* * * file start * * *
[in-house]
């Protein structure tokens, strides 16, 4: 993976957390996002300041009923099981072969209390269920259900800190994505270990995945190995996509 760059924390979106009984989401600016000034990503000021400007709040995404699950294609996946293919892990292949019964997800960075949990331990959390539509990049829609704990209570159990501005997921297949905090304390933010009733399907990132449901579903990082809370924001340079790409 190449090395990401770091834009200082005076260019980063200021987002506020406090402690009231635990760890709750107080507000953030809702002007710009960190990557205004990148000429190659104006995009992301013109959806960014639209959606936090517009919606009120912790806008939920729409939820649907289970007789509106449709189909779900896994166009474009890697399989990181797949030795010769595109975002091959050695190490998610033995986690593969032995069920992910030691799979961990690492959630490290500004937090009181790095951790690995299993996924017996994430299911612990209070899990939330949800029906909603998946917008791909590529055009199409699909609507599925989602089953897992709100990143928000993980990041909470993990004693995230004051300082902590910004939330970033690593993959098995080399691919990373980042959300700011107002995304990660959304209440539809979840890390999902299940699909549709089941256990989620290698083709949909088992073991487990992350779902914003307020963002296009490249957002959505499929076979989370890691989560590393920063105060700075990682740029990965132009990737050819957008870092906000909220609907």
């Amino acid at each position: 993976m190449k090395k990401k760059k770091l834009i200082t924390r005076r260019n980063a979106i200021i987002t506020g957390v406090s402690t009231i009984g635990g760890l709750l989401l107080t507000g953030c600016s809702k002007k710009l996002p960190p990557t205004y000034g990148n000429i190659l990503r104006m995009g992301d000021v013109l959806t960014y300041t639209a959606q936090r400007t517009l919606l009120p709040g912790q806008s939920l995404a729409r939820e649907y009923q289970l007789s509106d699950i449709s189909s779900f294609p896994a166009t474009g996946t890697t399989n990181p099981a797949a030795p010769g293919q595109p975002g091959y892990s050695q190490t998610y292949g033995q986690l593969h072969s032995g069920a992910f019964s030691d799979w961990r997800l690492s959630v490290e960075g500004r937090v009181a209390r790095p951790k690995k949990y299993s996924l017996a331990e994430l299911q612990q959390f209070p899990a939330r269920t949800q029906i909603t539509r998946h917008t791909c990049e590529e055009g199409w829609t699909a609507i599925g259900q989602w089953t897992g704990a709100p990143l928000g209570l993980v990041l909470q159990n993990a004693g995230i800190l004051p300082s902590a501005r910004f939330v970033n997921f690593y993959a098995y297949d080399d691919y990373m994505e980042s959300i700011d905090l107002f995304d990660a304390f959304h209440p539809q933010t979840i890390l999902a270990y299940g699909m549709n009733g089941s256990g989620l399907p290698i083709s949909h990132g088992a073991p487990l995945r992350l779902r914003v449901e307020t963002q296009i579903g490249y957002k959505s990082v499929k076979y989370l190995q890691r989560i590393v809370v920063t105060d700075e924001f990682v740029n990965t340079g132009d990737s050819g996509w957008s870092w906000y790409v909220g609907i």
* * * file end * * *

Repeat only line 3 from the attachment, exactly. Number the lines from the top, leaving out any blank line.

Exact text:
């Amino acid at each position: 993976m190449k090395k990401k760059k770091l834009i200082t924390r005076r260019n980063a979106i200021i987002t506020g957390v406090s402690t009231i009984g635990g760890l709750l989401l107080t507000g953030c600016s809702k002007k710009l996002p960190p990557t205004y000034g990148n000429i190659l990503r104006m995009g992301d000021v013109l959806t960014y300041t639209a959606q936090r400007t517009l919606l009120p709040g912790q806008s939920l995404a729409r939820e649907y009923q289970l007789s509106d699950i449709s189909s779900f294609p896994a166009t474009g996946t890697t399989n990181p099981a797949a030795p010769g293919q595109p975002g091959y892990s050695q190490t998610y292949g033995q986690l593969h072969s032995g069920a992910f019964s030691d799979w961990r997800l690492s959630v490290e960075g500004r937090v009181a209390r790095p951790k690995k949990y299993s996924l017996a331990e994430l299911q612990q959390f209070p899990a939330r269920t949800q029906i909603t539509r998946h917008t791909c990049e590529e055009g199409w829609t699909a609507i599925g259900q989602w089953t897992g704990a709100p990143l928000g209570l993980v990041l909470q159990n993990a004693g995230i800190l004051p300082s902590a501005r910004f939330v970033n997921f690593y993959a098995y297949d080399d691919y990373m994505e980042s959300i700011d905090l107002f995304d990660a304390f959304h209440p539809q933010t979840i890390l999902a270990y299940g699909m549709n009733g089941s256990g989620l399907p290698i083709s949909h990132g088992a073991p487990l995945r992350l779902r914003v449901e307020t963002q296009i579903g490249y957002k959505s990082v499929k076979y989370l190995q890691r989560i590393v809370v920063t105060d700075e924001f990682v740029n990965t340079g132009d990737s050819g996509w957008s870092w906000y790409v909220g609907i």